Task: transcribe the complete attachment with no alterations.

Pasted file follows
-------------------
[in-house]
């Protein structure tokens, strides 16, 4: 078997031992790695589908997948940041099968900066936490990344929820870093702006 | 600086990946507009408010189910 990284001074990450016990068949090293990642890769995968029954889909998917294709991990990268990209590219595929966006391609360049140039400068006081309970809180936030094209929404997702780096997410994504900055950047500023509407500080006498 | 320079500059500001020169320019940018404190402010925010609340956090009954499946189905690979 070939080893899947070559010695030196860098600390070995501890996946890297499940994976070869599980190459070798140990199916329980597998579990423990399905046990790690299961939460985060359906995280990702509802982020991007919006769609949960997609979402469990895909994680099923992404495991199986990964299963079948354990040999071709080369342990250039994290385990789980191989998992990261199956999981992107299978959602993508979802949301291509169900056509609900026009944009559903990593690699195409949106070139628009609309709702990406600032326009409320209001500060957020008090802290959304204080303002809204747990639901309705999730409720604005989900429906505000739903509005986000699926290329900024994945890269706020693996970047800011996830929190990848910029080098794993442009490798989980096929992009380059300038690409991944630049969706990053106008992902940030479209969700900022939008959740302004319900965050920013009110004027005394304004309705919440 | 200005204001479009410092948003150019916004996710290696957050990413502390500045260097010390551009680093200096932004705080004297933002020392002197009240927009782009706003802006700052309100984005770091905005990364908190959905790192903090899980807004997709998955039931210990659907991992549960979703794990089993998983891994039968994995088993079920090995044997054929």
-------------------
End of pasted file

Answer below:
[in-house]
């Protein structure tokens, strides 16, 4: 078997031992790695589908997948940041099968900066936490990344929820870093702006 | 600086990946507009408010189910 990284001074990450016990068949090293990642890769995968029954889909998917294709991990990268990209590219595929966006391609360049140039400068006081309970809180936030094209929404997702780096997410994504900055950047500023509407500080006498 | 320079500059500001020169320019940018404190402010925010609340956090009954499946189905690979 070939080893899947070559010695030196860098600390070995501890996946890297499940994976070869599980190459070798140990199916329980597998579990423990399905046990790690299961939460985060359906995280990702509802982020991007919006769609949960997609979402469990895909994680099923992404495991199986990964299963079948354990040999071709080369342990250039994290385990789980191989998992990261199956999981992107299978959602993508979802949301291509169900056509609900026009944009559903990593690699195409949106070139628009609309709702990406600032326009409320209001500060957020008090802290959304204080303002809204747990639901309705999730409720604005989900429906505000739903509005986000699926290329900024994945890269706020693996970047800011996830929190990848910029080098794993442009490798989980096929992009380059300038690409991944630049969706990053106008992902940030479209969700900022939008959740302004319900965050920013009110004027005394304004309705919440 | 200005204001479009410092948003150019916004996710290696957050990413502390500045260097010390551009680093200096932004705080004297933002020392002197009240927009782009706003802006700052309100984005770091905005990364908190959905790192903090899980807004997709998955039931210990659907991992549960979703794990089993998983891994039968994995088993079920090995044997054929």